Long live Africa's newest state, Azawad. After three weeks of fraught interactions between nomadic pastoralists, the Tuareg, and Malian government, which began with a military coup March 22, the National Movement for the Liberation of Azawad has declared independence from the rest of Mali. The new state stretches Timbuktu to the Mopti region, covering much of the desert region of the country. Though news of the recent military coup may be an unsurprising narrative for those familiar with African politics, the situation in Mali could be the push the international community needs to realize the significance of ethnic identity in defining the long-lasting struggle for liberty in Africa.
Indicting the junta who seized control last month may seem natural, given the conventional definition of democracy; however, the international community should not take the events leading up to the coup in Mali out of the post-colonial context which defines the region. Even though Mali gained independence in 1960, the impact of its French colonizers has left a country that is fated to remain ethnically fractious. When the British, French and Belgian governments divided up the African continent, any recognition of the range of African culture and interests was swept aside in the colonizers scramble for Africa.
But the Tuareg in the last few weeks have claimed their right to form a state that reflects their culture and its corresponding values. There was a similar situation in Sudan last July, after a long, hard-fought civil war came to a dissatisfying resolution. Even though 98.9 percent of Sudanese people voted in favor of secession, relations between the two countries remain tense. The presence of South Sudanese troops in a disputed border region between the two nations started a war of words Thursday between Sudanese President Omar Hassan Ahmed Bashir and South Sudan President Salva Kiir which Friday ended in armed blow-out. The Sudanese example suggests that any transition the new independent Tuareg nation has to make will likely need to be made cautiously. But the push should be made.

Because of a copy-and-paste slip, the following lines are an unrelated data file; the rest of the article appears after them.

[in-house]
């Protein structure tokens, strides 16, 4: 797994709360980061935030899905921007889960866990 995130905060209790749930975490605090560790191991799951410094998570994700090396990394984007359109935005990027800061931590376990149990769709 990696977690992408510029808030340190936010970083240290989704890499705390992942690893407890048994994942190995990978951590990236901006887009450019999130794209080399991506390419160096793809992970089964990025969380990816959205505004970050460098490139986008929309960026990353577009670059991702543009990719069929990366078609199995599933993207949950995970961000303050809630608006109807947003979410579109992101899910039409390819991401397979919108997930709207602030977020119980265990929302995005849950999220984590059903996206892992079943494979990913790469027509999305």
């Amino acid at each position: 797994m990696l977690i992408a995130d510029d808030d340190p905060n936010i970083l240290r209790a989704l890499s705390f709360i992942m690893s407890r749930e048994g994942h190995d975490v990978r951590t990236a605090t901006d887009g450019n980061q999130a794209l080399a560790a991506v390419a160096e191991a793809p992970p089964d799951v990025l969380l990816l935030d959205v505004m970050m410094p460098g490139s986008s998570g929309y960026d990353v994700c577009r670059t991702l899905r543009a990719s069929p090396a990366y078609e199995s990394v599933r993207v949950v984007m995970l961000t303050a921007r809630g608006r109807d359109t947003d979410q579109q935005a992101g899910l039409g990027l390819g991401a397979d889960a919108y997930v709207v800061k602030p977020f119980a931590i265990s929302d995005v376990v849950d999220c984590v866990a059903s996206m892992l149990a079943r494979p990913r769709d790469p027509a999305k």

Even though Mali has started to pay the costs for the Tuareg's independent-mindedness, the violence currently occurring in Mali should not be a deterrent to people viewing the situation.
Recently the U.N. condemned the Tuareg's actions, and the international community, at least the portion interested in foreign affairs, has joined the pejorative party. But what is most disappointing is the response of Malian Interim President Dioncounda Traore, who took office Thursday. "We will not hesitate to wage a total and relentless war," Traore said. This is his opportunity to shake off the remnants of colonialism by acknowledging the ethnic diversity which has been stuffed into squared-off state boundaries. But he did not do that, and in failing to do so he has undermined the freedom of the Tuareg to choose autonomy, despite death.
Truthfully it is impossible to justify violence for independence, but the religious and ethnic diversity which characterize the African continent must play a role in the creation of state boundaries.
You may still feel the Tuareg undermine democracy, spread violence and promote disunity. But the only way to guarantee the right ending to this all-too-familiar narrative is to safeguard the right of the Tuareg to make their own choices.